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Monthly Newsletter of Christian Scholars Review - Issue #14

Monthly Newsletter of Christian Scholars Review
Monthly Newsletter of Christian Scholars Review - Issue #14
By Dr. Perry Glanzer • Issue #14 • View online
It is no surprise that our top April post was “No One Knows How Hard I Worked.” The past two years and two months have likely been the most difficult for many in their entire career. We pray that you enjoy rejuvenation, soul recovery, and nourishment this coming summer from the One who, as I Peter says, is “the Shepherd and Overseer of your souls” (2:25a).

Top 5 Faith Animating Blog Posts for April
“No One Knows How Hard I Worked”: Responding with Christian Vision and Gratitude to the Pandemic Load
Guest Post – The Sins of Evangelicalism’s Past: Collective Repentance and the Question of History
Don’t Look Up as a Neil Postman Parable
Guest Post – A Third Way Regarding Identity
A Morning of Re-Reading Badly (And Perhaps Occasionally Well)
What's Old in CSR?
One of the wonderful things about CSR’s expanded presence on the web is that we notice past articles or book reviews receiving renewed attention at times. This past month, a decade old book review of Psychology and Christianity: Five Views received over 600 hits. We think it is a great reminder that the articles and reviews you write for CSR can continue to have a significant influence long after you write them. Furthermore, they can also serve for helpful classroom resources for introducing your students to some of the important Christ-Animating works in the field (see also our list resources here).
What's New in Faith-Learning?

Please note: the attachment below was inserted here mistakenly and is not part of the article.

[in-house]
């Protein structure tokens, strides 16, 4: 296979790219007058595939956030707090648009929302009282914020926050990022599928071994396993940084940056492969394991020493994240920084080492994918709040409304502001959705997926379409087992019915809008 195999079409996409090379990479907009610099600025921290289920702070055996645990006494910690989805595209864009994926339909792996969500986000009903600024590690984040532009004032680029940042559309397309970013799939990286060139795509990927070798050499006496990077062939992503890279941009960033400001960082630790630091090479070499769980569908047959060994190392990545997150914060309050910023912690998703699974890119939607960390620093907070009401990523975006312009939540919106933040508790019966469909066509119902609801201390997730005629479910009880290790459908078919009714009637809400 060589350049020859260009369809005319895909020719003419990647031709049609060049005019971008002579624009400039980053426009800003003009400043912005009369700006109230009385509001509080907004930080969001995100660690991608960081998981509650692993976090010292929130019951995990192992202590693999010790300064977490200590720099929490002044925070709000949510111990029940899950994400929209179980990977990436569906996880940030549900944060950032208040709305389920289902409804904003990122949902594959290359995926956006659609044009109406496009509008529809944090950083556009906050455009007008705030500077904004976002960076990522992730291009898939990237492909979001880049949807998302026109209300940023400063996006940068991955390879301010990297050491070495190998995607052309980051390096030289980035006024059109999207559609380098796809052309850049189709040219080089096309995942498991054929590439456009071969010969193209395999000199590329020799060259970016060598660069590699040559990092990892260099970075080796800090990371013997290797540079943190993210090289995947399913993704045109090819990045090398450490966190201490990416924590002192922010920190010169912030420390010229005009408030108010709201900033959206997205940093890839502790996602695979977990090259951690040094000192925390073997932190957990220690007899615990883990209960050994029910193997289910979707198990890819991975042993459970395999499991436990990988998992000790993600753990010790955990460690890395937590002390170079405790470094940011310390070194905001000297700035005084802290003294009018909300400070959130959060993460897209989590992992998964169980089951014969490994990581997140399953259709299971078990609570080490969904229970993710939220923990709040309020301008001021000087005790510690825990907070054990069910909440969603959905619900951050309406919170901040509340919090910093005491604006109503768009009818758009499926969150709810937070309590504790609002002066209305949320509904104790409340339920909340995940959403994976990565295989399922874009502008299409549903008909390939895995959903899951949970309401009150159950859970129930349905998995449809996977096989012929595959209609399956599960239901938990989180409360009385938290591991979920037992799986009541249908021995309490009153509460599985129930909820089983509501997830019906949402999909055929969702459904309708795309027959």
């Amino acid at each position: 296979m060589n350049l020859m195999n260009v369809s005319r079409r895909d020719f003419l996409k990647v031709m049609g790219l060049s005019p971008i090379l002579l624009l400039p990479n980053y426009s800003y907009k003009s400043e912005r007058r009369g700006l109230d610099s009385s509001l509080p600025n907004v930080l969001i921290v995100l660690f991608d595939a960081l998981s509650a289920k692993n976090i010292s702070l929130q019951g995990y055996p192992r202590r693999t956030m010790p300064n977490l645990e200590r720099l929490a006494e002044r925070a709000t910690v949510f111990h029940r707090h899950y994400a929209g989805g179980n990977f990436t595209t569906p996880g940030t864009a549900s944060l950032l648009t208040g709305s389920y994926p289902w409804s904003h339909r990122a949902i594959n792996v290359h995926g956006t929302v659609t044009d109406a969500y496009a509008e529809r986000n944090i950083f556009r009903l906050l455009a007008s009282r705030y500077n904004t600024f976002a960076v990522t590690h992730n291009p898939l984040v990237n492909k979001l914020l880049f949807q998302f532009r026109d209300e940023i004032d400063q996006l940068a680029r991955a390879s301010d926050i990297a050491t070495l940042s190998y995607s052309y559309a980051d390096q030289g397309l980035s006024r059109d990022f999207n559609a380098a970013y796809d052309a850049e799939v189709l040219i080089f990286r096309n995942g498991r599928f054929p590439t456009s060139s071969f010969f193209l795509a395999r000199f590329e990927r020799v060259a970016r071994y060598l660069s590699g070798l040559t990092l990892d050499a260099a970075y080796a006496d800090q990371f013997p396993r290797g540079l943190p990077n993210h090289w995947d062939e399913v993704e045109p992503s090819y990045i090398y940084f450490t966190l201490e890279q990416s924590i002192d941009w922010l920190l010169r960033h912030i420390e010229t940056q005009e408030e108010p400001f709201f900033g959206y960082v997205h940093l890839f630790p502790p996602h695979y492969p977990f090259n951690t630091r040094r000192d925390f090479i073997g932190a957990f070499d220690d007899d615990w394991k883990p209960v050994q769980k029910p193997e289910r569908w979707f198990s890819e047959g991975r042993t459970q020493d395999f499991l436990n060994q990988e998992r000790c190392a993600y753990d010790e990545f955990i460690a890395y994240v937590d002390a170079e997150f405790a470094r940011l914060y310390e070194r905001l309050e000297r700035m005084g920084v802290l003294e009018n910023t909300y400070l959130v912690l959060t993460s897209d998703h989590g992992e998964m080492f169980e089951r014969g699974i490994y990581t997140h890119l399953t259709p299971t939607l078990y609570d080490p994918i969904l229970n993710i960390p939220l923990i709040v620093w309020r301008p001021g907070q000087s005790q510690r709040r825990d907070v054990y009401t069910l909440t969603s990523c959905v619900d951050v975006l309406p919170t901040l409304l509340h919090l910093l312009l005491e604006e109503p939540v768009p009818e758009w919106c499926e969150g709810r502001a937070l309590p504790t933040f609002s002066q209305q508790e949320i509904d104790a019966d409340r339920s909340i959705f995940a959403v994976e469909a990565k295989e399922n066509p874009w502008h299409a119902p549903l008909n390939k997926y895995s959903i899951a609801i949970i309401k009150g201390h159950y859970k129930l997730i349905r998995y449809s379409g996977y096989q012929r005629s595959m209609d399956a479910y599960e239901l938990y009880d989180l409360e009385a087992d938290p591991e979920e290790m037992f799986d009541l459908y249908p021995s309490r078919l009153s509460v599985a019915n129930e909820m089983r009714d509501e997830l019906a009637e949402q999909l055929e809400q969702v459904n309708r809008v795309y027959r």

A book I plan to read this summer came out this past week: Marjorie Lindner Gunnoe’s The Person in Psychology and Christianity: A Faith-Based Critique of Five Theories of Social Development. In my own work, I find that faulty or distorted developmental theories provide the basis for much of what many Christians in student affairs take for granted. I am hoping to gain some new insight for a Christian theology/theory that can help student affairs students place their work on a firmer foundation.
Reflection from the Editor-in-Chief
Our blog post today will address the important topic of how to honor our Asian-American brothers and sisters during Asian Pacific Islander American Heritage Month. These kinds of monthly recognitions are important to recognize historical stories and identities that are not always addressed through mainstream history education found in K-12 or even college.
In light of this necessity, I think it is time for Christians to declare a Christian/church history month. After all, every Christian should recognize that if we are truly to understand our most important identity, being members of Christ’s body, we must understand its story. Yet, I find most students know very little extra-biblical church history (and thus do not have the knowledge necessary to love the church, Christ’s body, even in its historical brokenness). In fact, a decade and a half ago Todd Ream and I found in our study of general education requirements at Christian colleges that virtually every Christian college required more American history than Church history beyond the Bible. In other words, our institutions are teaching our students to prioritize and know the American story over the Church’s story. It is no wonder that Christian nationalism and other disorders created by making one’s political love and identity primary are problems in our Christian communities.
I would love to see the members of the American Society of Church History or Conference on Faith and History declare and celebrate a Church/Christian history month (perhaps August or August 15-Sept 15 to start the school year in a way that reminds us that our primary identity is in Christ and Christ’s body). We need to remind ourselves and our students what our primary historical identity and story is and to know that history. After all, an important part of love involves getting to know someone’s or something’s story.
Did you enjoy this issue?
Dr. Perry Glanzer

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